CCNY Hosts 11th Annual CUNY Jazz Festival, May 12 – 13
The 11th annual CUNY Jazz Festival, a gathering of bands and ensemble from across the CUNY system, takes place May 12-13 in Aaron Davis Hall, Theater B, at The City College of New York. Chris Potter, hailed by "Down Beat" magazine as one of most studied saxophonists on the planet, will be the festival’s guest artist. The festival opens 12 noon Thursday, May 12, with a performance by the CCNY Jazz faculty ensemble comprising professors John Patitucci, Dan Carillo, Scott Reeves and Mike Holober. This year’s festival features ensembles from CCNY and four other CUNY colleges: Hunter College, Queens College, York College, and the College of Staten Island. Student groups perform from 1 p.m. to 6 p.m. Thursday and 12:30 p.m. to 6 p.m. Friday. Mr. Potter, will play a guest solo with the CCNY Big Band and host an open jam session 7:30 p.m Thursday. He will also perform with his own group, "Chris Potter Underground," at the Gala Concert to close the festival, which begins at 7:30 p.m. Friday, May 13. More on this story.
Engineering Societies Honor Two Grove School Professors
Two professors in the Grove School of Engineering at The City College of New York have been elected to top honors in their respective fields. Dr. Robert E. Paaswell, Distinguished Professor of Civil Engineering, has been elected a Distinguished Member of the American Society of Civil Engineers (ASCE). Dr. Mitchell B. Schaffler, Wallace Coulter and Presidential Professor of Biomedical Engineering, has been elected to the American Institute for Medical and Biological Engineering (AIMBE) College of Fellows. "‘Buz’ Paaswell and Mitch Schaffler are pillars of the Grove School faculty and we are very proud that these prestigious societies have recognized their contributions to their respective fields," said Dean Joseph Barba in congratulating them. "Having faculty of their caliber holds out the promise that our students will benefit from access to professors of world-class stature." Distinguished membership in ASCE is given to persons who have attained acknowledged superiority in engineering. In the society’s 159-year history only 614 other engineers have attained this status. Professor Paaswell, who served as interim president of CCNY, 2009 – 2010, is one of 14 distinguished members elected this year. He will be inducted at the 141st ASCE Annual Civil Engineering Conference this October in Memphis, Tenn. More on this story.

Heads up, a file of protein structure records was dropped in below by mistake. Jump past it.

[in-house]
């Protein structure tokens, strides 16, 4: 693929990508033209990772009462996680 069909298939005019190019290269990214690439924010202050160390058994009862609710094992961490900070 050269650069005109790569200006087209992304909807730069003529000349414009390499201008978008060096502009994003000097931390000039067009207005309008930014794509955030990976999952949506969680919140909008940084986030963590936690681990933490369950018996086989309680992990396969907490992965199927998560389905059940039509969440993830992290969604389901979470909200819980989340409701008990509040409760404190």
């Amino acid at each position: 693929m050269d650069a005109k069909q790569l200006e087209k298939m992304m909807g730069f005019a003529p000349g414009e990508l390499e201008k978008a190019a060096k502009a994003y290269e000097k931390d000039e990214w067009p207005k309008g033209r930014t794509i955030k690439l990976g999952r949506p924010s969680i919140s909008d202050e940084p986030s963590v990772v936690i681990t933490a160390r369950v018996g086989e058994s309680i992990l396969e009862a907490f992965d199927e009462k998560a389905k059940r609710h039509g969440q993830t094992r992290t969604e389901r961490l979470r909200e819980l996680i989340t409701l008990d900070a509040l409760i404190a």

Music Professor Jon Pieslak Named Guggenheim Fellow
Dr. Jonathan Pieslak, associate professor of music at The City College of New York, is one of 180 scholars, artists, and scientists from the United States and Canada awarded Guggenheim Fellowships for 2011. His project, a study of the music of indoctrination and propaganda in extremist cultures, was chosen from among nearly 3,000 applicants. Professor Pieslak’s proposal grew out of his widely acclaimed 2009 book "Sound Targets: American Soldiers and Music in the Iraq War" (Indiana University Press), in which he devoted a chapter to the use of music as a recruiting tool by Al Qaeda of Iraq. "There is a strong correlation between that kind of music and what happens in other extremist communities," he says. A scholar who has published extensively on critical theory, popular and metal music and music and war, his goal is to study how extremist groups appropriate music as a propaganda and indoctrination tool. While there has been much scholarship on the role of emotion in extremism, Professor Pieslak aims to take that a step further and examine how music can be used to take a message and animate it through emotion. More on this story.
Art Workshop Stretches High School Students’ Creative Skills
Late every Tuesday afternoon, 16 students from nine New York City high schools convene in a studio on the third floor of Shepard Hall on The City College of New York campus. For two hours, they stretch their creative talents as early-career and aspiring art teachers get to practice their pedagogical skills outside the classroom. "We’re giving high school students the chance to explore and experiment like (college-level) art students," said Marit Dewhurst, CCNY director and visiting assistant professor of art education. "They learn outside the hierarchical structure of typical high school classes and get to make their own artistic choices." The program, launched this spring and called City Art Lab, is part after-school course and part art education graduate student lab. It is run in collaboration with Creative Arts Workshops for Kids (CAW), a nonprofit organization that utilizes the visual and performing arts to teach life skills to children and teens. Partial support comes from the Office of the Dean for Humanities and the Arts at City College. More on this story.